Dave Slaperud of Stop the Lines had an opinion piece in the Daily Record in New Jersey last week. There is not much news in his piece about the Susquehanna-Roseland transmission project, except that a decision by the National Park Service about permitting of the line through the Delaware Water Gap National Recreation Area is expected sometime this fall.
The S-R line, the eastern end of PJM’s now crippled Project Mountaineer, was approved by both the PA PUC and the NJ BPU, the state utility commissions, but cannot proceed in NJ until the NPS makes the required Environmental Impact Statement assessment concerning the line’s impact on the Delaware Water Gap NRA. Because no other federal approval is required in PA, PPL, the company that is building the PA section of the line has begun work on the PA section.
The NJ state environmental agency has wisely refused to allow any of its own permitting process to proceed until the NPS makes is final decision. PSEG, NJ’s largest utility, which is building the NJ section of the line, has not been able to begin construction.
Stop the Lines and other citizens’ groups have appealed the NJ BPU’s approval of the line to the NJ Supreme Court. That appeal is still pending, and it is doubtful if the NJ section of the S-R line can proceed until this appeal process is complete.
As Slaperud points out, the steady decline of power demand for the foreseeable future completely undercuts PJM’s and power company claims that S-R is needed to maintain grid reliability.
PJM and PSEG both jumped stiff legged at Slaperud’s op-ed. Big Chief Terry Williamson (are all PJM executives named “Terry”?) responded with another op-ed in the Daily Record calling Slaperud’s piece “outlandish”. PSEG also filed a piece in the Daily Record with outlandish statements of its own, namely that Slaperud wanted PSEG to “do nothing” about maintaining grid reliability and implying that Slaperud wanted to do away with electrical service.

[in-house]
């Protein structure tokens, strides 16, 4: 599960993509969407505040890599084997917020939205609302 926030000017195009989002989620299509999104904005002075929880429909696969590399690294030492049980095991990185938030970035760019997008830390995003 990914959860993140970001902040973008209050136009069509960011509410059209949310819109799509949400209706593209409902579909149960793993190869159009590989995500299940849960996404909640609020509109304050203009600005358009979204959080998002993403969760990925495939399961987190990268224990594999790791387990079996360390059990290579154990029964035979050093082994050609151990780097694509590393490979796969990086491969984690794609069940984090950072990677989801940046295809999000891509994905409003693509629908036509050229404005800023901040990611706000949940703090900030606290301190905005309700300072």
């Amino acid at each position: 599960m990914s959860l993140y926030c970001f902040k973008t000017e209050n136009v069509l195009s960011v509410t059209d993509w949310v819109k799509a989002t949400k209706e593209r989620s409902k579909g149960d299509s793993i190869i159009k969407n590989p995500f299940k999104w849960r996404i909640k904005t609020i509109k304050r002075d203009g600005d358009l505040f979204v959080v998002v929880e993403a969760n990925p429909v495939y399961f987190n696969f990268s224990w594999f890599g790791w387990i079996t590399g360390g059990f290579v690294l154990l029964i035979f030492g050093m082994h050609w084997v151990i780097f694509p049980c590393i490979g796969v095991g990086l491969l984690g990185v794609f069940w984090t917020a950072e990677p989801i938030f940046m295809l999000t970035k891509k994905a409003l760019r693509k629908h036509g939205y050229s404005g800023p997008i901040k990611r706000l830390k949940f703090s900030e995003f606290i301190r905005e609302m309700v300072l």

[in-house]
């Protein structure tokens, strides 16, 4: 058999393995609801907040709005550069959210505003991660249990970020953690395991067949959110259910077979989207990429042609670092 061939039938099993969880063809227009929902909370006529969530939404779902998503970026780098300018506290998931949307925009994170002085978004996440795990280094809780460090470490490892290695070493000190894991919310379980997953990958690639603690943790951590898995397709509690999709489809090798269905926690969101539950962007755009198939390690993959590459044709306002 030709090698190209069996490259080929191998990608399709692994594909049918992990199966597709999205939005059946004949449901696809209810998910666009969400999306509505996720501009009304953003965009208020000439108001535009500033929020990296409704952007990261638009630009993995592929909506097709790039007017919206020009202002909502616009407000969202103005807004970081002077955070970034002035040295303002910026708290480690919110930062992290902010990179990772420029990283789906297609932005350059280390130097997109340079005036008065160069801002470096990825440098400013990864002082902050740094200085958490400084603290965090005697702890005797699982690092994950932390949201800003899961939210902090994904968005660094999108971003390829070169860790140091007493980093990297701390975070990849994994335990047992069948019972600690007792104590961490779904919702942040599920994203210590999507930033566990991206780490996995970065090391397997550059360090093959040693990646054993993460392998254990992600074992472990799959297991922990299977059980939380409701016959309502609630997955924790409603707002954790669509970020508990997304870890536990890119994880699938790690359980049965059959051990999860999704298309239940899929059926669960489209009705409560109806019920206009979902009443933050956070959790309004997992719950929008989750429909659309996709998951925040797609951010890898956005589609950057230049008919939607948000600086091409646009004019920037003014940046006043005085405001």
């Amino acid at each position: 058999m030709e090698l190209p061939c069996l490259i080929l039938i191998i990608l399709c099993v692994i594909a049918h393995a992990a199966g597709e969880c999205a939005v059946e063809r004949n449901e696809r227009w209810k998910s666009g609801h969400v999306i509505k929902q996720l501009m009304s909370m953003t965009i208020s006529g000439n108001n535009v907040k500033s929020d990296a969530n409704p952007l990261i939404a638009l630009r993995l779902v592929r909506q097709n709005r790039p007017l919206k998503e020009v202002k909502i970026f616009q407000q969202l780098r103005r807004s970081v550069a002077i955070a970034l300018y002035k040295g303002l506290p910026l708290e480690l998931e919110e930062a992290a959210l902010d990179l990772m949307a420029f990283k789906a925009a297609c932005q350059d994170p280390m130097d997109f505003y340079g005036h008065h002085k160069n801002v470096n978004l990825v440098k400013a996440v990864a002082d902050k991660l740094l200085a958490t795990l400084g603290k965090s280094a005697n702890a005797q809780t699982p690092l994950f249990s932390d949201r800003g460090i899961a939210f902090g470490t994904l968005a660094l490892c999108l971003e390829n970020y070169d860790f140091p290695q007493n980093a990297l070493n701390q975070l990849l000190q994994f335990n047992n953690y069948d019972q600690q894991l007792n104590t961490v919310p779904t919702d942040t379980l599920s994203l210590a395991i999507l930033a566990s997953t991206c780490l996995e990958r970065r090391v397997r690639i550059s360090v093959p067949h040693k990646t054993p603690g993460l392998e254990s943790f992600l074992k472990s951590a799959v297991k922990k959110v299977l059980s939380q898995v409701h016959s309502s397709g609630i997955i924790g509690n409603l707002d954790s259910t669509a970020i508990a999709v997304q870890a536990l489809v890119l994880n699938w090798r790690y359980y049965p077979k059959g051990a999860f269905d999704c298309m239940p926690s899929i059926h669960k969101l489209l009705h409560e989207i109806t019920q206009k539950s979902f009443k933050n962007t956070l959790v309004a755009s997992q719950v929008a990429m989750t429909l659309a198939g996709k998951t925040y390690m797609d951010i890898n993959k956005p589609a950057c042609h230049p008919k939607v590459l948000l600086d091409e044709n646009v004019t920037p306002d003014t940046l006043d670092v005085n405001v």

As Keryn pointed out on the StopPATH WV blog, “the lady doth protest too much, methinks.” I’m sure Big Chief Williamson doesn’t like people calling PJM “a conglomerate of transmission line owners and power companies.” Big Chief prefers “a federally regulated organization” and claims that PJM “cannot and do not favor one group over another.”
Yeah, Big Chief, tell that to the state consumer advocates who wrote this letter to your bosses. You didn’t favor PATH over the competing Liberty power line project by hiring Burns and McDonnell, an engineering firm that had a $1 million contract with PATH’s owners, to analyze the feasibility of the Liberty project when compared with PATH?
Big Chief Williamson also claims that “[d]emand response already is considered when we plan transmission needs.” Well, if that was true, then why did East Virginia SCC Hearing Examiner Alexander Skirpan have to order PJM, in late 2009, to include its most recent demand resource market results in its claim that PATH was needed?
Please, don’t pee on my leg and tell me that it’s raining. PJM is a membership company that manages the dispatch of electricity and runs electricity markets in its region. Compare those functions with the definition of a business cartel here.
The “Chief Terrys” (Boston and Williamson) are an embarrassment to the hard working engineers who actually manage the PJM grid.